The work, made by Ásmundur in Reykjavík in 1949, is an oak sculpture of a female figure, symbolising birth.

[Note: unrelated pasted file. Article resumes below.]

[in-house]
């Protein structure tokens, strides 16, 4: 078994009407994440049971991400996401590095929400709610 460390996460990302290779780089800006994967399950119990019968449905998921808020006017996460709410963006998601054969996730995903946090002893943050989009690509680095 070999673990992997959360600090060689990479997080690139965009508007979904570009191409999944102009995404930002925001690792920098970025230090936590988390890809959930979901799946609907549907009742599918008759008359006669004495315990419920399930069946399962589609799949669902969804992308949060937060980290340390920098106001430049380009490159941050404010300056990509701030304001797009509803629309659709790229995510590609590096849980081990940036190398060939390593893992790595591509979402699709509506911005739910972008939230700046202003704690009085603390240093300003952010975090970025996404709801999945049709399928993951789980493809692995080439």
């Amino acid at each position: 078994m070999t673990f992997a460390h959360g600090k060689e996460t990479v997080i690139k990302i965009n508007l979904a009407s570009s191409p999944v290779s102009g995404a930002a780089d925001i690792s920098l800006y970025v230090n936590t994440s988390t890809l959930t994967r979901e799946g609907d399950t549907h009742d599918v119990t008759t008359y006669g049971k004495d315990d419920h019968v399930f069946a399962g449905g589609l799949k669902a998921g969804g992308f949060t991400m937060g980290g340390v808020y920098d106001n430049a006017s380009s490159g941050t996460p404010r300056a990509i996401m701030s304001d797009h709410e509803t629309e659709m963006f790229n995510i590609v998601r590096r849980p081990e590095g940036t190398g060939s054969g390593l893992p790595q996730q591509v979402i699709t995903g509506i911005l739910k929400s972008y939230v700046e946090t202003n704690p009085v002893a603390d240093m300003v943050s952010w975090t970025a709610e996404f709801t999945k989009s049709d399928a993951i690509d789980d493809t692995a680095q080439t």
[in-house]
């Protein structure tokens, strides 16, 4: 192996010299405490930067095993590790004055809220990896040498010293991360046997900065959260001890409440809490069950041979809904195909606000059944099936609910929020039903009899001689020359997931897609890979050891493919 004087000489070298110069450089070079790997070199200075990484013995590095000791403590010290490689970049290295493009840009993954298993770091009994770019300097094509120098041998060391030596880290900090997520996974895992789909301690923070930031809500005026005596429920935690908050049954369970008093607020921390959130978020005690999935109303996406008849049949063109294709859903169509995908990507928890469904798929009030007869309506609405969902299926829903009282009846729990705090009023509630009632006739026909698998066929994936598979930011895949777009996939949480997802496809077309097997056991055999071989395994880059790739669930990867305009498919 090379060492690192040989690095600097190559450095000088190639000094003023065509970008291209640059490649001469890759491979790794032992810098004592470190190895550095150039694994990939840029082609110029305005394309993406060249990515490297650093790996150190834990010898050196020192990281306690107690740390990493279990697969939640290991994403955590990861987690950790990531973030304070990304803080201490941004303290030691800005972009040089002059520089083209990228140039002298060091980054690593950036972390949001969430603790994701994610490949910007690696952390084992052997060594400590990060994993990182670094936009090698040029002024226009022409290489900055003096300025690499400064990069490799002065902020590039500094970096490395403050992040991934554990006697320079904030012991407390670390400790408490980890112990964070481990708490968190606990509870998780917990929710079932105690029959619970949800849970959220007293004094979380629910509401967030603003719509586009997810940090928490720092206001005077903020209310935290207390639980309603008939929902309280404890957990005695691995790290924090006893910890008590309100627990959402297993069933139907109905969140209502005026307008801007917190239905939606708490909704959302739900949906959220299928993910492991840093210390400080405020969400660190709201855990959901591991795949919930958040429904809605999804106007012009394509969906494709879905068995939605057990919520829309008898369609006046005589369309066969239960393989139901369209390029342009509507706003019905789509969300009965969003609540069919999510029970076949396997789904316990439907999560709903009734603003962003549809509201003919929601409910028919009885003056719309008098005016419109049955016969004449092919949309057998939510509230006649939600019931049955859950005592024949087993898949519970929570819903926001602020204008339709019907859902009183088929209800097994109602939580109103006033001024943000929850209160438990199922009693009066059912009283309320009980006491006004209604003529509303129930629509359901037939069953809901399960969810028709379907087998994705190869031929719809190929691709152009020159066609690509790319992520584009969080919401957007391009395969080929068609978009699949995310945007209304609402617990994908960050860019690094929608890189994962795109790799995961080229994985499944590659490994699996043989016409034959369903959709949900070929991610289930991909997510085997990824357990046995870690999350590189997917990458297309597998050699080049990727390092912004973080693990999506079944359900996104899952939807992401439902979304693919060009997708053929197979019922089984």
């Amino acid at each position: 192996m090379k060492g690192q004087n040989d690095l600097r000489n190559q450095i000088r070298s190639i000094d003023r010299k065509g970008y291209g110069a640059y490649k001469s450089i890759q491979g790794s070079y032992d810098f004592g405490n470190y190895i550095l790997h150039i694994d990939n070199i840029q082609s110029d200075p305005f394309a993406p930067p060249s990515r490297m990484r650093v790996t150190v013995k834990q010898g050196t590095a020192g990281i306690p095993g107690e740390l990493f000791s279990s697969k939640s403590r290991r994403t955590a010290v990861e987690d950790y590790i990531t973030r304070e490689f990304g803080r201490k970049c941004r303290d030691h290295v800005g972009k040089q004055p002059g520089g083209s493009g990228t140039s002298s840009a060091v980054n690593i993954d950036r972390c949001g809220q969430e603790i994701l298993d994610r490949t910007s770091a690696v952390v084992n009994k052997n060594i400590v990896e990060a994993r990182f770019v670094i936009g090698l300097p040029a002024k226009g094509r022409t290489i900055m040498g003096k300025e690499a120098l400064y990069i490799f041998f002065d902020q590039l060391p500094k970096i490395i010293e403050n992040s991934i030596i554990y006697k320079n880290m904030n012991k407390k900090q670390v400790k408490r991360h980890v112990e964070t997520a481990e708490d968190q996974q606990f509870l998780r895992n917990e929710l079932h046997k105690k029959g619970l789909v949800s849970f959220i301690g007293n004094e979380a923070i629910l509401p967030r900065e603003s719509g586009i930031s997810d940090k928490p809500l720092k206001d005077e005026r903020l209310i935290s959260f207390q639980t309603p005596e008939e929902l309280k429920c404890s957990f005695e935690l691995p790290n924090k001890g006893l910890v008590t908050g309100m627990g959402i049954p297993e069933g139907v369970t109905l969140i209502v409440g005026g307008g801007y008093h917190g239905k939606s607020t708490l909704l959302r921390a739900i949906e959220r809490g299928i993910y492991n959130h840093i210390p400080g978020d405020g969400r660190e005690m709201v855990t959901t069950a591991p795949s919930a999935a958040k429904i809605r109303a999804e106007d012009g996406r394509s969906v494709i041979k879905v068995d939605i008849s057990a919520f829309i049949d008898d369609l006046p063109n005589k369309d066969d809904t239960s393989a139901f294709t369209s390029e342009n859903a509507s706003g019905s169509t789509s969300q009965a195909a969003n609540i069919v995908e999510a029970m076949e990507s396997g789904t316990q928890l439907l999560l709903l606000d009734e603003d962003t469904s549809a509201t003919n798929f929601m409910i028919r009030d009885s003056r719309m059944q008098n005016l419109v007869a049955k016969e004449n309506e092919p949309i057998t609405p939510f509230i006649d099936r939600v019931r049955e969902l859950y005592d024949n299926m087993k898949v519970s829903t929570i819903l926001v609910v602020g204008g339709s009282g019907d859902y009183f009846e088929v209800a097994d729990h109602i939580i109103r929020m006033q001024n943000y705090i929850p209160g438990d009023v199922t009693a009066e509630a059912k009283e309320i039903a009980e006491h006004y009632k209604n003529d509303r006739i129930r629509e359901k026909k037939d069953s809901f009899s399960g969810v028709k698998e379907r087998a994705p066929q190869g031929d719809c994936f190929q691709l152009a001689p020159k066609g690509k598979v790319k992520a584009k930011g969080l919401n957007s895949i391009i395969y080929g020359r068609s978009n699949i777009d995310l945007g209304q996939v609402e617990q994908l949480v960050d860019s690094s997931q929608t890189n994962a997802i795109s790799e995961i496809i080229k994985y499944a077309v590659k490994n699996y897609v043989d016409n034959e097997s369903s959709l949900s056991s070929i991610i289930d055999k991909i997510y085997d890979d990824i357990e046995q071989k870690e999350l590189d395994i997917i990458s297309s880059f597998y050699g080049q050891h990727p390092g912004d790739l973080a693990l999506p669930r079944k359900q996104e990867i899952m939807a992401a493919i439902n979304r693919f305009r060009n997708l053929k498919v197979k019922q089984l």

In a formal sense the work addresses material, mass and space. The material is oak, with which the artist works largely directly, smoothing and polishing the wood. The grain of the wood is a part of the composition, underlining the upward flow of the work. The piece rests on a weighty pedestal, which is also a part of the sculpture, and tapers to the right. Space plays a crucial role in the work, demarcated by white cords. These transparent cords have the effect of presenting to the observer’s eye an ambiguity in the dynamic of mass and space in the work; the cord binds together symmetrical elements of the piece, and functions both as an open and a closed form. This interaction of inner and outer space presents to us the import of the piece, which takes place “inside and out.” The observer can discern in the sculpture clear faces and hands, and a navel through which red yarn is threaded. Face to face with the sculpture, the observer will naturally ask him/herself: Is it a child, or a mother? We may say that the face and hands express the elation or suffering of the birthing mother; the navel, on the other hand, can only belong to the child. The observer may also see the piece as an unborn child in the womb. Birth can clearly be interpreted in a multitude of ways; but it is grounded in an idea of birth that relates to both mother and child.